Quarry Holes Plantation
This 2 hectare urban site is mixed woodland with areas of grassland and scrub. It is managed by the Trust under licence from Nottingham City Council.
About the Reserve
As the name implies, this woodland reserve is situated in a disused magnesian limestone quarry, which was established in the 15th century. Stone from the quarry was used as a source of local building material and, notably, to repair Trent Bridge in 1458. Following the quarry’s closure around 100 years ago, natural colonisation and subsequent vegetation succession have resulted in the mixed woodland that dominates the site today.
More than 80 flowering plants have been recorded including seven tree and shrub species and twelve grasses and sedges. The woodland is dominated by ash and sycamore with hazel, rowan, elder and hawthorn. Herb species include lords and ladies, wood avens, dog’s mercury, red campion and weld. Birds in the wood include willow tit, wren, greenfinch, bullfinch and song thrush.
The eastern end of the site supports coarse grassland communities dominated by false oat grass and cocksfoot, with a variety of herbs including field scabious, lesser trefoil, comfrey and yarrow.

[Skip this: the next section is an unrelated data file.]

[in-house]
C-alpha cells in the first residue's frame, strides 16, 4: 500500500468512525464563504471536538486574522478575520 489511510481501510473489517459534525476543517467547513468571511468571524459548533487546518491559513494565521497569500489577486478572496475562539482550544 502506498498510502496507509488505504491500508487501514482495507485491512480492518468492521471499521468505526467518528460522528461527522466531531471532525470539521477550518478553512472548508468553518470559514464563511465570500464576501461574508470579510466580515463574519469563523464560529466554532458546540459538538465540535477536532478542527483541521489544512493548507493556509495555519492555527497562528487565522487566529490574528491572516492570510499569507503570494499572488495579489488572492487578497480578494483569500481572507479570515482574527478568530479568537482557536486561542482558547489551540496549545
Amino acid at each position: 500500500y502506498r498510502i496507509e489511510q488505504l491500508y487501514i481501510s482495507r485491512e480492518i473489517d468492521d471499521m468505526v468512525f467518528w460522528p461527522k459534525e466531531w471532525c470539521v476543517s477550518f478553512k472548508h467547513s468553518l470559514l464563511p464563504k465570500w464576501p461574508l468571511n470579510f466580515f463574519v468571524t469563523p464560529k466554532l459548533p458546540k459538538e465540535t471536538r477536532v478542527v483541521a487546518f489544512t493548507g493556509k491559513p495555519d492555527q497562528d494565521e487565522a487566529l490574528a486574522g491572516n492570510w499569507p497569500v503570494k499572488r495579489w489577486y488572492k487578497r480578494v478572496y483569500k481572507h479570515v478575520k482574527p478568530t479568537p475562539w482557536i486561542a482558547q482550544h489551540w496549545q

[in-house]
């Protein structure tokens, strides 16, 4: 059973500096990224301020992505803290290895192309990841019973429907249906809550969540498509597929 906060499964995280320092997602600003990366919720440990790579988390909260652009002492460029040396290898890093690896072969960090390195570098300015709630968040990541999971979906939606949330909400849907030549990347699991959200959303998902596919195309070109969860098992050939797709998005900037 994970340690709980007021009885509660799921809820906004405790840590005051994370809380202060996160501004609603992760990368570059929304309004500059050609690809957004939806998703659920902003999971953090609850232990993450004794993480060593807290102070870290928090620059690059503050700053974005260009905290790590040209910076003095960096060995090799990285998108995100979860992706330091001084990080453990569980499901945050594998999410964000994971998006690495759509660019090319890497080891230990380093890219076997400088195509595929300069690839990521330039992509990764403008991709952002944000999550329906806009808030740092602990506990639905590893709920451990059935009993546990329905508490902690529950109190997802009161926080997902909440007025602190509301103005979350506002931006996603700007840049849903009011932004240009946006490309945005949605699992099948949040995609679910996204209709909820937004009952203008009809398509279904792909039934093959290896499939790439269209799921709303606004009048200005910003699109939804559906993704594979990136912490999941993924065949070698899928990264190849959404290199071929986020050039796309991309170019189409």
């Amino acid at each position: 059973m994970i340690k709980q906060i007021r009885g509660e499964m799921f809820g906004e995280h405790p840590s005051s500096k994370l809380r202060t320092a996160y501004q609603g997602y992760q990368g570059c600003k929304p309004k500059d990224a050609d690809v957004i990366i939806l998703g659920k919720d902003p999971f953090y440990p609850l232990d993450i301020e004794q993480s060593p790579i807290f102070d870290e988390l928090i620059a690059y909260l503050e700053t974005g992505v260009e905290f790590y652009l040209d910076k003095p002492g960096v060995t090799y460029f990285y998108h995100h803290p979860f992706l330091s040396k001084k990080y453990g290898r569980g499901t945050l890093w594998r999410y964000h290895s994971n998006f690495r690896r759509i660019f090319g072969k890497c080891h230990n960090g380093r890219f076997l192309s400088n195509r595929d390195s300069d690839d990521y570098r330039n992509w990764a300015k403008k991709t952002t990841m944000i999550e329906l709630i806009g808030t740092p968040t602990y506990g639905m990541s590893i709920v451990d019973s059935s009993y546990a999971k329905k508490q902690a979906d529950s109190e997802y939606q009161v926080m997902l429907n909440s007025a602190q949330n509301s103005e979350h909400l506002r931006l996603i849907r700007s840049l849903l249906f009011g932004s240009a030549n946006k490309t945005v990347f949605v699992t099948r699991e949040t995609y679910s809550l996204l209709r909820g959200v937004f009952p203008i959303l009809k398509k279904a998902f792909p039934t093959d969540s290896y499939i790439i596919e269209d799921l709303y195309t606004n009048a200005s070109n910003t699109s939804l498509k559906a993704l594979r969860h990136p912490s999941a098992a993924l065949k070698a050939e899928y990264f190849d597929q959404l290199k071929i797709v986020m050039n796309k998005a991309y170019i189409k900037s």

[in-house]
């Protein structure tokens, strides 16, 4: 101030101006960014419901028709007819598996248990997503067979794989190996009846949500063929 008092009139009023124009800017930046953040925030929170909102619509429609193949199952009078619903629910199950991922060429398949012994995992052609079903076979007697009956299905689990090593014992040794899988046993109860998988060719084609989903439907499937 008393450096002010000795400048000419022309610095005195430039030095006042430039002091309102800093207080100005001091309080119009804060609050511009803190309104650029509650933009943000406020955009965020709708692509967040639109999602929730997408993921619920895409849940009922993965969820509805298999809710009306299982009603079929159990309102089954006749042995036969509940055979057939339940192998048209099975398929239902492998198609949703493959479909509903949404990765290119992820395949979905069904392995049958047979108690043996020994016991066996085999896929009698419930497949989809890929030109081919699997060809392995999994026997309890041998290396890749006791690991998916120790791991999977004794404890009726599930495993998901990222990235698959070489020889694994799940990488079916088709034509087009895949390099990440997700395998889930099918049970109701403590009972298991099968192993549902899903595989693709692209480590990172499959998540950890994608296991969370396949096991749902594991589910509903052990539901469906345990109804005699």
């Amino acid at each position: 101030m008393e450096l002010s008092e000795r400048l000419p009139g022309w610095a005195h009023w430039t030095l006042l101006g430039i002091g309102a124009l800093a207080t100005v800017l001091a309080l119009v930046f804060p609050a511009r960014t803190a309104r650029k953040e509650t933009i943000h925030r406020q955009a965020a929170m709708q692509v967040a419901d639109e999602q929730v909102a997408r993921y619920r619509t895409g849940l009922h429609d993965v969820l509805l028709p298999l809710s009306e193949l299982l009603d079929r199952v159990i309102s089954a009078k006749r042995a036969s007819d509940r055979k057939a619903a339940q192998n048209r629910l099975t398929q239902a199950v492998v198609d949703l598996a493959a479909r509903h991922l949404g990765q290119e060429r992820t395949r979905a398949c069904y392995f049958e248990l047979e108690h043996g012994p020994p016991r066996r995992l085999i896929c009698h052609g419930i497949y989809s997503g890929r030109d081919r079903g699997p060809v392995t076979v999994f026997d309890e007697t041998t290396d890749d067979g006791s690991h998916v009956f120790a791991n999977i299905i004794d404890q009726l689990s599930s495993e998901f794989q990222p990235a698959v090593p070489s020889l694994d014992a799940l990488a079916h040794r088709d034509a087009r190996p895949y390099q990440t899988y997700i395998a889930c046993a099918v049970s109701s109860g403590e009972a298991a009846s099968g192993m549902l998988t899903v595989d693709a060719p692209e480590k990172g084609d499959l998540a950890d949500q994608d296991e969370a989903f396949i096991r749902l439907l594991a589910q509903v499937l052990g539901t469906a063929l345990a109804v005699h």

For some more pictures of the reserve please visit our flickr set
Management of the woodland includes sycamore control while encouraging the existing native trees. The grassland is cut annually and a number of wildflowers recorded in the past have been reintroduced. The most notable problem is extensive fly-tipping by local industry and householders.
How to Get There
The reserve is situated in Nottingham’s Cinderhill district (SK 537433, satnav NG8 6AF). It can be approached from Nuthall Road and access gained via Tilbury Rise or from the disused railway line via Broxtowe Lane or Bells Lane. The reserve is open to the public at all times.
If you would like further details about the reserve, or if you are interested in getting involved in the management of the site, please call the Nottinghamshire Wildlife Trust office on 0115 958 8242